They've managed the forest forever. It's why they're key to the climate change fight
The first time Mandy Gull visited Canada's Broadback Forest, she was struck by the displays of delicate lichen. By the dense, ancient trees. By the moss-covered floor, which rose and fell like a rumpled green blanket.
"There's an energy in that kind of forest that I don't think you find just anywhere," said Gull, a member of the Cree First Nation of Waswanipi in Quebec and the deputy grand chief of the Grand Council of the Crees. "You have to go there and see it and feel it."
Tucked into the south shore of Hudson Bay, the Broadback is home to old-growth spruce and three herds of endangered woodland caribou. It holds great significance for the Waswanipi Cree, which is why they are trying to save it from the clear-cutting that has already disturbed 90% of their traditional hunting grounds, including the trapline used by Gull's family for generations.
"We're so proud of our culture and so proud of our territory," she said. "We have to fight for the things that are at risk."
More than 600 indigenous communities live in Canada's boreal forest, one of the last great swaths of intact wilderness on Earth. But every year, a million acres fall to logging to make timber and tissue products, including toilet paper sold in the U.S., according to the Natural Resources Defense Council. That's seven hockey rinks' worth of forest every minute.
Canada's First Nations, with help from groups such as the NRDC and Greenpeace, want to stanch the losses and protect the lands their ancestors have depended upon for centuries—or longer.
Similar efforts around the world will be critical to meeting the world's climate goals, experts say.
Forests hold—and continually absorb—huge amounts of carbon, which would otherwise warm the planet in the form of carbon dioxide or methane. And a growing body of scientific evidence shows that indigenous peoples and other collective communities tend to do a better job of keeping forests and their carbon stores intact.
"Indigenous peoples generally have this worldview of relating in harmony with nature," said Victoria Tauli-Corpuz, the U.N. special rapporteur on the rights of indigenous peoples, and a member of the Igorot people of the Philippines. "That's the main source of their own survival as well as identities."
More often than not, indigenous peoples use the land in ways that keep trees standing—for instance, by harvesting fruits and nuts rather than timber. Techniques like controlled burning, smart grazing practices, and paying close attention to natural processes have helped people steward their land over the ages.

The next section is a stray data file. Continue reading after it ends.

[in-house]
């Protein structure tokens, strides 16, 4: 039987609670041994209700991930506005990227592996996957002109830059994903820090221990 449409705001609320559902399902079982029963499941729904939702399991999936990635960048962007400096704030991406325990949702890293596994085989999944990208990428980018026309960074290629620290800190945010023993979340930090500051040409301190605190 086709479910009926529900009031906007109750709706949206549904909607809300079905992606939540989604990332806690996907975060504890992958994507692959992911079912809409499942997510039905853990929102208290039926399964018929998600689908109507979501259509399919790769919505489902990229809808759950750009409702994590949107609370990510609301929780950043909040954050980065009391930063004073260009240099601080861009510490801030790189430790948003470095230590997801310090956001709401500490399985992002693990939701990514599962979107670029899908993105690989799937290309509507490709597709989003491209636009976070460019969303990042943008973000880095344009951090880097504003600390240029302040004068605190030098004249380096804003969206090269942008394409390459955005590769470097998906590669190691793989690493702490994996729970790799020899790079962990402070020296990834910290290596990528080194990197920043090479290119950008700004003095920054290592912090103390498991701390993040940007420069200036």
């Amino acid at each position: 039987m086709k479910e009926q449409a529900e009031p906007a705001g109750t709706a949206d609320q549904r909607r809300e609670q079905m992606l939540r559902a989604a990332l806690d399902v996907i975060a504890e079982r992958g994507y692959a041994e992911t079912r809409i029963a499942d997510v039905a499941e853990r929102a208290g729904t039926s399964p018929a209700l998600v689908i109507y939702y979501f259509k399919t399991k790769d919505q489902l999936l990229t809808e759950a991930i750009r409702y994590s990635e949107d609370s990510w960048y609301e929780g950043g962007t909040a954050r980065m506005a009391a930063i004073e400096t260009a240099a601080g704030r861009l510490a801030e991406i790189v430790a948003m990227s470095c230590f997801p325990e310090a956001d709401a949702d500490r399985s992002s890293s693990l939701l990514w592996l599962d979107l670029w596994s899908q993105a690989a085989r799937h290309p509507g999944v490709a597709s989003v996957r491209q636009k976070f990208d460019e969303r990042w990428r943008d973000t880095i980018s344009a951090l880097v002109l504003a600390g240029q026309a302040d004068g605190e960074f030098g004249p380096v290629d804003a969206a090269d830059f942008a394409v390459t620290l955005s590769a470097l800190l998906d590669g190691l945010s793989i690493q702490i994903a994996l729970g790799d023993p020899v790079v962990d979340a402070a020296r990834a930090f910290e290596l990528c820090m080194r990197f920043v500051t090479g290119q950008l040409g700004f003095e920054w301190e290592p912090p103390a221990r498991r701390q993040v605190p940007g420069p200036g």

As a result, communally managed lands hold approximately 300 billion tons of carbon—about half the amount humans have pumped into the atmosphere since the beginning of the industrial revolution.
Canada's boreal forest and the soil beneath it contain approximately 12% of the world's land-based carbon, said Jennifer Skene, an environmental law fellow at the NRDC.
"It's our tremendous ally in the fight against climate change," she said. "That carbon has to stay locked up there if we are going to avoid the worst impacts."
But indigenous peoples and the forests they inhabit face increasing threats. In Canada, the danger comes from logging (although the government points out that the trees will eventually grow back) as well as fires and fossil fuel development. In Brazil, it's a push for more cattle pasture. In Indonesia, it's growing demand for palm oil.
In all, the planet is losing an area of forest the size of the United Kingdom every year, according to a recent assessment by a coalition of environmental groups. And new pressures arise all the time. Recent studies have found that drug cartels are driving new patterns of deforestation throughout Central America. They displace indigenous and rural people who live along their trafficking routes, and they fund destructive activities, such as clearing land for agriculture, to launder money.
Indigenous people often have limited options for warding off encroachment. Though local communities use and manage almost half of the world's land area, they hold legal title to just a tenth of it, said Alain Frechette, a researcher at the nonprofit Rights and Resources Initiative.
Sometimes outsiders gain a toehold in subtle ways. For instance, they have married into communities and then taken control, said Anne Larson, who studies land rights at the Center for International Forestry Research.
Other times, land grabbers launch an all-out assault. In July, dozens of armed gold miners stormed a Waiãpi village in the Brazilian Amazon, killing an elder and forcing everyone else to flee.
The human rights group Global Witness estimated that, around the world, 164 indigenous activists and other environmental defenders were murdered last year trying to protect their land.
In many cases, the threats to indigenous land are state-sanctioned. Governments frequently issue permits to companies to mine or log in indigenous territories. "They still see it as idle land that's not being used that could be productive," Larson said.